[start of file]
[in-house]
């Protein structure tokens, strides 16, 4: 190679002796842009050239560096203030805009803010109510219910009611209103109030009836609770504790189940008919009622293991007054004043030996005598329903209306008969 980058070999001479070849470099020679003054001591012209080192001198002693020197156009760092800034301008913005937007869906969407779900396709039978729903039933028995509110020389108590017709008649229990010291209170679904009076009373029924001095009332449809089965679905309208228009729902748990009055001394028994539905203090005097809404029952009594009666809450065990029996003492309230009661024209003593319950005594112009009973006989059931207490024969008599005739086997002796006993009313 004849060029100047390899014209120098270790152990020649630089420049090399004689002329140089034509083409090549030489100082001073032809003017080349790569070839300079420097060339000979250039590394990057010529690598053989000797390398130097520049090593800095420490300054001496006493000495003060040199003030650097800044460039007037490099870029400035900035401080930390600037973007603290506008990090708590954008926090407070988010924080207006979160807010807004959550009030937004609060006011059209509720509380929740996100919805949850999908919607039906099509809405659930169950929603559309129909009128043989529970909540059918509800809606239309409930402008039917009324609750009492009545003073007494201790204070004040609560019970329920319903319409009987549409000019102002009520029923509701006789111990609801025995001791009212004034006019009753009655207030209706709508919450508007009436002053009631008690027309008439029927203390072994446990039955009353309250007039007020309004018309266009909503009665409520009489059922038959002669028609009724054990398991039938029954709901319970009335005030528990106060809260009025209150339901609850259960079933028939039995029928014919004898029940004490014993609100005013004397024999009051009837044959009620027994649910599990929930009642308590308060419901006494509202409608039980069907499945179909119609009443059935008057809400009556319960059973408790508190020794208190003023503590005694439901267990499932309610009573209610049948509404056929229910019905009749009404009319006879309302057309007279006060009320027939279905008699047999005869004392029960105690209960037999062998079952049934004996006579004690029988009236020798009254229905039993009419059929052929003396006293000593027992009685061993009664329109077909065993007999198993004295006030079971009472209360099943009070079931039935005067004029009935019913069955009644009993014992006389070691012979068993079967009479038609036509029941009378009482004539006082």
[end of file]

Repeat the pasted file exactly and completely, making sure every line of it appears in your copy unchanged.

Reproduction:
[in-house]
């Protein structure tokens, strides 16, 4: 190679002796842009050239560096203030805009803010109510219910009611209103109030009836609770504790189940008919009622293991007054004043030996005598329903209306008969 980058070999001479070849470099020679003054001591012209080192001198002693020197156009760092800034301008913005937007869906969407779900396709039978729903039933028995509110020389108590017709008649229990010291209170679904009076009373029924001095009332449809089965679905309208228009729902748990009055001394028994539905203090005097809404029952009594009666809450065990029996003492309230009661024209003593319950005594112009009973006989059931207490024969008599005739086997002796006993009313 004849060029100047390899014209120098270790152990020649630089420049090399004689002329140089034509083409090549030489100082001073032809003017080349790569070839300079420097060339000979250039590394990057010529690598053989000797390398130097520049090593800095420490300054001496006493000495003060040199003030650097800044460039007037490099870029400035900035401080930390600037973007603290506008990090708590954008926090407070988010924080207006979160807010807004959550009030937004609060006011059209509720509380929740996100919805949850999908919607039906099509809405659930169950929603559309129909009128043989529970909540059918509800809606239309409930402008039917009324609750009492009545003073007494201790204070004040609560019970329920319903319409009987549409000019102002009520029923509701006789111990609801025995001791009212004034006019009753009655207030209706709508919450508007009436002053009631008690027309008439029927203390072994446990039955009353309250007039007020309004018309266009909503009665409520009489059922038959002669028609009724054990398991039938029954709901319970009335005030528990106060809260009025209150339901609850259960079933028939039995029928014919004898029940004490014993609100005013004397024999009051009837044959009620027994649910599990929930009642308590308060419901006494509202409608039980069907499945179909119609009443059935008057809400009556319960059973408790508190020794208190003023503590005694439901267990499932309610009573209610049948509404056929229910019905009749009404009319006879309302057309007279006060009320027939279905008699047999005869004392029960105690209960037999062998079952049934004996006579004690029988009236020798009254229905039993009419059929052929003396006293000593027992009685061993009664329109077909065993007999198993004295006030079971009472209360099943009070079931039935005067004029009935019913069955009644009993014992006389070691012979068993079967009479038609036509029941009378009482004539006082």